Researchers in IMI’s PRECISESADS project are gathering data on the molecular causes of various autoimmune rheumatic diseases and different patients’ clinical symptoms in order to facilitate the delivery of precision medicine based on earlier and more accurate diagnosis.  ‘Blood samples from over 3 000 patients from across Europe with different autoimmune diseases have undergone in-depth analyses, unprecedented in the field of rheumatology research,’ explains project coordinator John Ioannou of UCB Biopharma in Belgium. ‘Data on genome, transcriptome, proteome, methylome and other biological parameters have been analysed with the identification of novel clusters of molecular signatures, which could form the basis for a brand new classification of these diseases and pave the way towards more tailored therapy.’

PRECISESADS hits 1000 mark on patient recruitment

IMI project PRECISESADS has now recruited over 1 000 people into its pan-European clinical study on systemic autoimmune diseases such as rheumatoid arthritis and lupus. The milestone means that the project is well on track to recruit a total of 2 500 people from 9 countries into the study.### In the project, patients with the diseases under study as well as healthy people are giving blood and urine samples which are analysed in detail. ‘This will allow us to gain a full molecular profile of the patients and (hopefully) allow us to cluster the patients into groups based on their molecular profile instead of their clinical symptoms,’ explains project coordinator Marta Alarcón Riquelme of GENYO in Spain. ‘This would then allow clinicians to tailor the therapies to the specific pathways to be targeted in a sort of personalised medicine.’ The project hopes to recruit all patients needed for the study by the middle of 2017.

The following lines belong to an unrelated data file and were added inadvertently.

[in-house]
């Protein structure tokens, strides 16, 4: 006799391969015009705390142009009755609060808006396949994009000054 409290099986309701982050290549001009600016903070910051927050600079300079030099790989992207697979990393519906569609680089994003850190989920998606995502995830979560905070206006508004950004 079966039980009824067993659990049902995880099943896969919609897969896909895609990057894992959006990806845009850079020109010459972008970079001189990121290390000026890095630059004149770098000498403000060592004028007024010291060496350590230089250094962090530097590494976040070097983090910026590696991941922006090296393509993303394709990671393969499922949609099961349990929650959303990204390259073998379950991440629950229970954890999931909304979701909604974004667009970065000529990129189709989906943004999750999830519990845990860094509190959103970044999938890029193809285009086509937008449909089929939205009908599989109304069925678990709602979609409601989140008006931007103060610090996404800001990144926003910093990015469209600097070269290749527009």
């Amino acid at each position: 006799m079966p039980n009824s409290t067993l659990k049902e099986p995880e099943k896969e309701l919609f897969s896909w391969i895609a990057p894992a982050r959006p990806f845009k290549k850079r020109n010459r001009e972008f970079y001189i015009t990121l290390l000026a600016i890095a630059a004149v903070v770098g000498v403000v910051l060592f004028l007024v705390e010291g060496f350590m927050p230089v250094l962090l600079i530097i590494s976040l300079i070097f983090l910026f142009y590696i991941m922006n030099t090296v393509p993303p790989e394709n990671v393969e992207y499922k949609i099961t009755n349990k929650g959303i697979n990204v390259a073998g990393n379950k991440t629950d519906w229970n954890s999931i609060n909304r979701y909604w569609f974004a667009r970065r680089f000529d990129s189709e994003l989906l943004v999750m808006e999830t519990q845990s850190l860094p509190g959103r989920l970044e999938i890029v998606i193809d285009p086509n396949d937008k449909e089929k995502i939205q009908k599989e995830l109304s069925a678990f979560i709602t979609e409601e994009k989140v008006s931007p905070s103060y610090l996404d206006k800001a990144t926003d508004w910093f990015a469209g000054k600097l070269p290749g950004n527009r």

IMI projects working on a new way of defining diseases

The work of IMI’s PRECISESADS and AETIONOMY projects on disease taxonomy is spotlighted in a new Nature Reviews Discovery comment piece.### Currently, most diseases are still defined largely on the basis of their symptoms, yet while two patients may share the same diagnosis, the underlying causes of their symptoms may be very different. This means that a treatment that works in one patient may prove ineffective in another. The AETIONOMY and PRECISESADS projects are pioneering a new approach to the classification of disease; for AETIONOMY, in the field of Alzheimer’s and Parkinson’s diseases, and for PRECISESADS, in the field of systemic autoimmune diseases (such as rheumatoid arthritis and lupus). Although the projects are tackling the problem in different ways, their overall goal is the same: to pave the way towards a new taxonomy of disease that is based on the underlying causes of disease. In the long term, this will help to diagnose patients more accurately and provide them with a treatment that works for them.